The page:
A little over a week ago I closed the chapter on a job I’ve had for eight years. It was a decision that’s been a long time coming, and despite how terrifying it is to not have a major source of income at this time, it was the best decision.
I spent the first week of “freedom” just being. I didn’t have specific plans. Just a list of things I wanted to do. Like start a bullet journal. Write more. Watch World Cup games. Read fiction books for a change. I actually thought I’d miss the routine of the job. The emails, the application checklists, the processes I created over the years. I thought I’d go through some kind of withdrawal. I did spend eight years of my life there, after all. But instead it struck me how easily one can leave a place–at least physically and logistically. It only took me an hour or so to clean out my desk, file away some papers, respond to that last email. And the next day my email and phone were disabled. One day you’re there, and the next it’s like you were never there.
I was fortunate enough to work with some pretty amazing people many of whom became true friends. When big decisions were made that fundamentally altered our jobs, we stuck with it and did it well even though at times it felt like the office was going to fall apart. We shared a lot of laughs, some tears, and lots of beer. As proud as I am of the work I accomplished, it’s the relationships I built with colleagues and students that I will always treasure and treasure more. I think I lost sight of that in the past few months. I was so immersed in my own issues and thoughts, I wasn’t sure whether I was a good colleague, friend, or even a good person anymore. (Sometimes when you are that unhappy it affects everything else).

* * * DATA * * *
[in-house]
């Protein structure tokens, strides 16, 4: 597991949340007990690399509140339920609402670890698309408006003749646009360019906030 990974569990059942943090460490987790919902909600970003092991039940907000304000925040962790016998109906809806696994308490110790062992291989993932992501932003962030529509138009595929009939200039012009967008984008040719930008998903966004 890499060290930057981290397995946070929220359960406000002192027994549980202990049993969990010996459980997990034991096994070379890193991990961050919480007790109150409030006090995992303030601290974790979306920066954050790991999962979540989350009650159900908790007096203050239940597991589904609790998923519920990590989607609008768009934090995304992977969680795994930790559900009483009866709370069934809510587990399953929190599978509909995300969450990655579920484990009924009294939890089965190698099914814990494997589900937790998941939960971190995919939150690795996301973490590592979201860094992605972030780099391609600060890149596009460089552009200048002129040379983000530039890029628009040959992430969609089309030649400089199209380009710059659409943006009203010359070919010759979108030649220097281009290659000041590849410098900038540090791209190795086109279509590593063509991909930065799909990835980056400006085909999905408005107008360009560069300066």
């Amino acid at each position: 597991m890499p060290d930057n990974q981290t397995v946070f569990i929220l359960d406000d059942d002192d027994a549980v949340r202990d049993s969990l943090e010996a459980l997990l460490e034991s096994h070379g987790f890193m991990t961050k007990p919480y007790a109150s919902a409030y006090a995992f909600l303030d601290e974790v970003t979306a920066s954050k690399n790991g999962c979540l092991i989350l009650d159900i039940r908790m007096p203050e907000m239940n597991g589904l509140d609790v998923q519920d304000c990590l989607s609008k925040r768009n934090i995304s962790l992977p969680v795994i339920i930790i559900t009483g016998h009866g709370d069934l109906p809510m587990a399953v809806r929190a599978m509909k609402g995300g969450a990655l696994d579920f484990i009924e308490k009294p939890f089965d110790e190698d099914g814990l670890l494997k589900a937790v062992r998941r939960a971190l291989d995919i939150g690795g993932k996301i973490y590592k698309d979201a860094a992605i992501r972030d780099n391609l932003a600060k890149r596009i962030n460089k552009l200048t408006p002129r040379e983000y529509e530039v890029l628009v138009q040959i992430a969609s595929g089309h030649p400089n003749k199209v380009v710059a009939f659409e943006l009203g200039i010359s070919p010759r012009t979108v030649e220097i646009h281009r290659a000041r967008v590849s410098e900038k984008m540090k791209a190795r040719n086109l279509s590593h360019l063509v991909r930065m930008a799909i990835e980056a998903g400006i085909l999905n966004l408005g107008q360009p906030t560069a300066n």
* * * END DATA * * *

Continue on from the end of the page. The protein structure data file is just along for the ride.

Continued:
On my last day a mixture of colleagues, their families, and current and former students celebrated with me at a local restaurant. It felt like my birthday! But even better. Because by showing up they told me that I matter, and not because I happened to be born on that day. I matter on an ordinary day. I mattered to them. And they matter to me.
In the end, I could have left two, three even five years ago, but I think I was meant to leave now.